PETALING JAYA - Singer-musician Daisy Sabapathy is turning 88 this month and her only wish is to continue bringing joy to others with the sound of music.
Daisy, the birthday girl on July 25, still plays the saxophone, piano, vibraphone and xylophone and sings in church or whenever she is invited to perform at events.
She has been doing this for the last 78 years.
"When I was 10, my sister Irene formed the Sabapathy Orchestra together with my other siblings and we would perform every full moon at a village in Parit Buntar where the family lived," said the chatty octogenarian who wished to be known as just "Miss Daisy" when met at her home in Subang Jaya.
Like the seven von Trapp children in The Sound of Music, Daisy and her seven talented siblings sang and played instruments together.
"My late father would pack the whole family up in four big cars and we'd go to the nearby kampung to play old favourites like Terang Bulan for the villagers. Our butlers and cooks would even prepare ice cream, tarts and other goodies for the audience during the hour-long performance," she said in crisp British accent.
G.N.S. Sabapathy, a prominent businessman who was involved in rubber, quarry and tin-mine ventures, had hired two music teachers from the Philippines and Austria to teach his children music. All their instruments were imported from England.
The family only performed during the full moon as it was bright, she recalled.
"Back then, there were no street lights. The villagers would sit along the road to listen to us play.
"My father always believed in community service and music was a way for us to contribute. In the evenings, we would turn on the radio and put it on loudspeakers so that those who didn't own a radio could listen to it outside our house," she said, adding that her father also used to place fresh milk buckets near their farm so that those who were passing by could drink milk in the morning on their way to work or school.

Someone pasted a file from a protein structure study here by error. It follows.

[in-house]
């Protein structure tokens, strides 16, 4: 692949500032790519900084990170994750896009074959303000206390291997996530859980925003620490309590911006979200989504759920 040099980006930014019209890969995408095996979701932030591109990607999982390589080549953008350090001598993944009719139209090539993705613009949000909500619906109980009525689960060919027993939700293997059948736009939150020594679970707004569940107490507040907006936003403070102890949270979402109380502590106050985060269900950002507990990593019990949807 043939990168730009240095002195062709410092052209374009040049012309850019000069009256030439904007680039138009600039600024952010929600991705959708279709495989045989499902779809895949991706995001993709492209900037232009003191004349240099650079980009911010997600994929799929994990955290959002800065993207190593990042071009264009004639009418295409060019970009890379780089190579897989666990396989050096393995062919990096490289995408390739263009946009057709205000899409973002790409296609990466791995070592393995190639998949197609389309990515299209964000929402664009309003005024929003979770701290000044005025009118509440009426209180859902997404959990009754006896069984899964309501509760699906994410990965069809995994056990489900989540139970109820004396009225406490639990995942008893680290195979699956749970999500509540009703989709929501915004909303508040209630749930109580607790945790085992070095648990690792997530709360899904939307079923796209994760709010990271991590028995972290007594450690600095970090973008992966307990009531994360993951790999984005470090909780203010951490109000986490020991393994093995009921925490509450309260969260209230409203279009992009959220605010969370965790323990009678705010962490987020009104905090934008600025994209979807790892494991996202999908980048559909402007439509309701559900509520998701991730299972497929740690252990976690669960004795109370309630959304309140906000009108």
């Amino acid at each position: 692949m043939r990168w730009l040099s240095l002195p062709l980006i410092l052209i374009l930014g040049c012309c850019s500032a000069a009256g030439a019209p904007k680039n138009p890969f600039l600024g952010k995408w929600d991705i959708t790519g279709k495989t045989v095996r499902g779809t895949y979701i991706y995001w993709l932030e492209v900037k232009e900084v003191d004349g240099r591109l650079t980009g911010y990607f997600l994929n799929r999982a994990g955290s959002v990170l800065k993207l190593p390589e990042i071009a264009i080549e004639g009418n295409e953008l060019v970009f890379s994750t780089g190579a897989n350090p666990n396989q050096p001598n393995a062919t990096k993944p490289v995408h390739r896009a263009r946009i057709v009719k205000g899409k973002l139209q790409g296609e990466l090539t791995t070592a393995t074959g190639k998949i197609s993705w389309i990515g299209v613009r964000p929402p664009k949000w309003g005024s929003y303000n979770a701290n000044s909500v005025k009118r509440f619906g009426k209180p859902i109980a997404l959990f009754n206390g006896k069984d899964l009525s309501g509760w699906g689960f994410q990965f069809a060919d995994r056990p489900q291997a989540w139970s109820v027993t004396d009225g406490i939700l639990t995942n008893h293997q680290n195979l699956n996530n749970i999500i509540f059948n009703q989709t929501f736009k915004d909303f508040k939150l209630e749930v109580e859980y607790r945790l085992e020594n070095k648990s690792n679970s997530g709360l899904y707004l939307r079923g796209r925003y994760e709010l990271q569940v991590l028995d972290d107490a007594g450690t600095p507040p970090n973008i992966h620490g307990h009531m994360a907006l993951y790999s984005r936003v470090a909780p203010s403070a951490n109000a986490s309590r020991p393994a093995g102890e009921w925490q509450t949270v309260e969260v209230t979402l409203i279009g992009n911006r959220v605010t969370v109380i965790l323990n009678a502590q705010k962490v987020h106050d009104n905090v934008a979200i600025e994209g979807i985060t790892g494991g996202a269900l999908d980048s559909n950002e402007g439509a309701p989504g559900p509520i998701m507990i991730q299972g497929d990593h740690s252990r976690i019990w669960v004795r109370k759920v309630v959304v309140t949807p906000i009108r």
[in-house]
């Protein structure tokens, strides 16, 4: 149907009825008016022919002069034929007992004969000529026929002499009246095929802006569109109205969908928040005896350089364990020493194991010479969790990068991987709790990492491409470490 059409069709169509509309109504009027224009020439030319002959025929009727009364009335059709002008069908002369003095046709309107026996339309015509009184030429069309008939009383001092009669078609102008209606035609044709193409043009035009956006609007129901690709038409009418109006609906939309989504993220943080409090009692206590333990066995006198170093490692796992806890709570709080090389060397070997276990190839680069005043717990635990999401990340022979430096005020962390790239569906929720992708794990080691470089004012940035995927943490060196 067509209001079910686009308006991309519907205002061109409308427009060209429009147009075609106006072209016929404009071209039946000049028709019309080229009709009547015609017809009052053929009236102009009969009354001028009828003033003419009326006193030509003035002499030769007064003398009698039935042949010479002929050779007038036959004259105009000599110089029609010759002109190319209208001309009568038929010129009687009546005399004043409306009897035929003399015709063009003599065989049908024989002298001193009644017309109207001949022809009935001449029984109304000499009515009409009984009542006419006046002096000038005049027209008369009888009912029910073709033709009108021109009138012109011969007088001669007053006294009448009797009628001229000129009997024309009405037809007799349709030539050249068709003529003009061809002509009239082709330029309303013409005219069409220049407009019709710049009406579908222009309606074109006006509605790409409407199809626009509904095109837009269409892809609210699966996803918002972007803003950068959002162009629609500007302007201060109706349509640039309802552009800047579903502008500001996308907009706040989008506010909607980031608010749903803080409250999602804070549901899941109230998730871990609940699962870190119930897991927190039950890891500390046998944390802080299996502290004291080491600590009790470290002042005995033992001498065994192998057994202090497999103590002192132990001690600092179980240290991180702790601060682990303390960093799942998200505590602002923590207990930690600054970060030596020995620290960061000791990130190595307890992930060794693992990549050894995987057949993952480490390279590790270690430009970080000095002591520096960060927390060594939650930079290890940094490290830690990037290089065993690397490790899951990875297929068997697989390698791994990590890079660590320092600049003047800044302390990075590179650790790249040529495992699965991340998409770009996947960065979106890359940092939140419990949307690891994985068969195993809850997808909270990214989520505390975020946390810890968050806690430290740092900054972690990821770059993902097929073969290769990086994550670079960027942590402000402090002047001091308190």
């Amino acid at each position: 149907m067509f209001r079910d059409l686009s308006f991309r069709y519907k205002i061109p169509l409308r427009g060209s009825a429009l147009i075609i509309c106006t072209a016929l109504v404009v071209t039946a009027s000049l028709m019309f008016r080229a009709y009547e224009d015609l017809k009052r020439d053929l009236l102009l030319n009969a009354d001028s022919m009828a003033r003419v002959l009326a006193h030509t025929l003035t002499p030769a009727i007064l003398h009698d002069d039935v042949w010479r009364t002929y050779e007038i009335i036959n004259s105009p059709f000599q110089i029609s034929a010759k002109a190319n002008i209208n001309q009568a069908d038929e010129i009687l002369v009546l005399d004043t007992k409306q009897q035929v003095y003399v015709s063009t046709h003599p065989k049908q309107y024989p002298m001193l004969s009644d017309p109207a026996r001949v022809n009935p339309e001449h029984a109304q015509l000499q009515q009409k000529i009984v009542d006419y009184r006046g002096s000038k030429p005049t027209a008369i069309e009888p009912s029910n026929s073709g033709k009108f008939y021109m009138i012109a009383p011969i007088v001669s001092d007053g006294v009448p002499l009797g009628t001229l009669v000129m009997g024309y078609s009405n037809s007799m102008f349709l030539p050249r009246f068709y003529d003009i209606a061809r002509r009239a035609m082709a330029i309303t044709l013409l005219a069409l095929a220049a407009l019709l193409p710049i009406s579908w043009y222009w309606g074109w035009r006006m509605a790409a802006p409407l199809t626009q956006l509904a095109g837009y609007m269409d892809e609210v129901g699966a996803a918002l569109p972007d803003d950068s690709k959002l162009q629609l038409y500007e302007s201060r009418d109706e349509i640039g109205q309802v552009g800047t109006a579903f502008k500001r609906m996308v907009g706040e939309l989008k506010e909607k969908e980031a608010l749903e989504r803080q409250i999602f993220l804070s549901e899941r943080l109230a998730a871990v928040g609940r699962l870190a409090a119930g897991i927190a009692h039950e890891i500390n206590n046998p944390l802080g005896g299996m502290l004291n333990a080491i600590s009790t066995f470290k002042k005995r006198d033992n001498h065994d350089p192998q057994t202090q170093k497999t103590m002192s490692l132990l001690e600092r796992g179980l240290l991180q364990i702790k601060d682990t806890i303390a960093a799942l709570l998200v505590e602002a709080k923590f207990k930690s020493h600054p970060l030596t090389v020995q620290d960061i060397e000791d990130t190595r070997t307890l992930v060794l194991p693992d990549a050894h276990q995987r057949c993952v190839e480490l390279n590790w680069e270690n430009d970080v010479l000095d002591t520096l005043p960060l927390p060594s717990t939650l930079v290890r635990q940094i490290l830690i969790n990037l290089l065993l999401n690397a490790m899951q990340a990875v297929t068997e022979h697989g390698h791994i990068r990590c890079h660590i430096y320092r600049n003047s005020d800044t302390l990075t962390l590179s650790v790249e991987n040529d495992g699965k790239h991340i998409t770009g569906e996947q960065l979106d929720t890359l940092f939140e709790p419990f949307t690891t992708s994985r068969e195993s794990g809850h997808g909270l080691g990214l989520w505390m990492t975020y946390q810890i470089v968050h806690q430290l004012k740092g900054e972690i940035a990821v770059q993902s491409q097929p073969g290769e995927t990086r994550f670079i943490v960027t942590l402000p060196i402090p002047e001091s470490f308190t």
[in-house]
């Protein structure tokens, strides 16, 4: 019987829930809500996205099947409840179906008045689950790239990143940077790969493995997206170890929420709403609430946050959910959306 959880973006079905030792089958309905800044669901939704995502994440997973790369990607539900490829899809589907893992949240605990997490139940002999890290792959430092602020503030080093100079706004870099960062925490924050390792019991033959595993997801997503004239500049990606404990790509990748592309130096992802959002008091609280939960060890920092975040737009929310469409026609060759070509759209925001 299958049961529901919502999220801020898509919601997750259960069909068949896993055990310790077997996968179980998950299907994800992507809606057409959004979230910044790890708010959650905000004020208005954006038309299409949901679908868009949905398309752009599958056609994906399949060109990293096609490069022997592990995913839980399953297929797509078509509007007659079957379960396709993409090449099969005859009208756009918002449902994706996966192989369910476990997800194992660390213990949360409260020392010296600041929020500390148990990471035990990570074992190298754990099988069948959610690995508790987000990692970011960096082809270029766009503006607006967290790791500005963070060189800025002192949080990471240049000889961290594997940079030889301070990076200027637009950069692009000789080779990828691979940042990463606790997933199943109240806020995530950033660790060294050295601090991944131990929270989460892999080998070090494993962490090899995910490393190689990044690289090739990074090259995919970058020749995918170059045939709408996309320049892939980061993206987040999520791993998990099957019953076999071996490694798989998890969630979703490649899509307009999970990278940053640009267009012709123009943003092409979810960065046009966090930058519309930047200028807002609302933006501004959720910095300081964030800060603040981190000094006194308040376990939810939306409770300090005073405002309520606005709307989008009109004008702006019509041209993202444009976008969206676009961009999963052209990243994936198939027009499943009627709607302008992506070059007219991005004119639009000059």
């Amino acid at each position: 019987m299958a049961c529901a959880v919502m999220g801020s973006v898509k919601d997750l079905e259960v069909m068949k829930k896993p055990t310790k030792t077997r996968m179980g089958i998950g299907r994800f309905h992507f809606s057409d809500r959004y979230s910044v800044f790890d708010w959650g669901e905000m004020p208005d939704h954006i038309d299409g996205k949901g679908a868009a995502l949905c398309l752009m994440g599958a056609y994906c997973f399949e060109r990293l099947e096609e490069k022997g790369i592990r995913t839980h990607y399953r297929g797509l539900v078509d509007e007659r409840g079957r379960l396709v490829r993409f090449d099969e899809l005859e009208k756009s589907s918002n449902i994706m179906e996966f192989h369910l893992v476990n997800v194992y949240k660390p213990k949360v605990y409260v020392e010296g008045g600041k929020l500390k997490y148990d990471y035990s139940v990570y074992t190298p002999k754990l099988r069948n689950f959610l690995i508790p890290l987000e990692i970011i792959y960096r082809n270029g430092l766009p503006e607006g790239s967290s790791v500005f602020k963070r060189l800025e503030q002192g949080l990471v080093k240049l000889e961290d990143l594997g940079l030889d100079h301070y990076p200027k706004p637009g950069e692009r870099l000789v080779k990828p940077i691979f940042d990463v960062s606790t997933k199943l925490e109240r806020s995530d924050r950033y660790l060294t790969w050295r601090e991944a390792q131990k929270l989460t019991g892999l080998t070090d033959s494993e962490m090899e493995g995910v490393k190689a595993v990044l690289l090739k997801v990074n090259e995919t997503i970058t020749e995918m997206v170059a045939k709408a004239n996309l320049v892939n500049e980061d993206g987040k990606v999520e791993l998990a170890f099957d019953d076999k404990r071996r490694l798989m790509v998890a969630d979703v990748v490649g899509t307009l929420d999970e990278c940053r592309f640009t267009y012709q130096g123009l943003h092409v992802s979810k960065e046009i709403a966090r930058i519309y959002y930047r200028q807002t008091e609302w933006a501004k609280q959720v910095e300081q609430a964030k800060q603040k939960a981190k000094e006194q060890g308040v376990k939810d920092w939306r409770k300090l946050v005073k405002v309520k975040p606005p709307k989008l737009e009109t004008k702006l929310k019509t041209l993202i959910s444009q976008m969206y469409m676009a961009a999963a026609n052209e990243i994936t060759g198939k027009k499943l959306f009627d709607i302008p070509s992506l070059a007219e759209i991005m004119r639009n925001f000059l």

"The family orchestra was formed in 1935 and all of us could play at least six instruments, including the accordion, string base and cello.
"Those days, I believe we were the first and biggest family orchestra to perform in public. Our family was very close and we loved music, especially jazz.
"Playing in the Sabapathy Orchestra was one of the most memorable times of my life," she said.
During the Japanese Occupation, the family learned Japanese songs and were often asked to play for the officers.
The orchestra stopped performing in the 1970s after her siblings had their own families and her mother passed away.
"If we were paid anything, my father would give the money to the poor," she said, adding that money was never important to her.
Daisy is also a qualified professional ballroom dancing instructor.
She and her elder brother George, who now lives in Canada, are the only surviving members of the orchestra.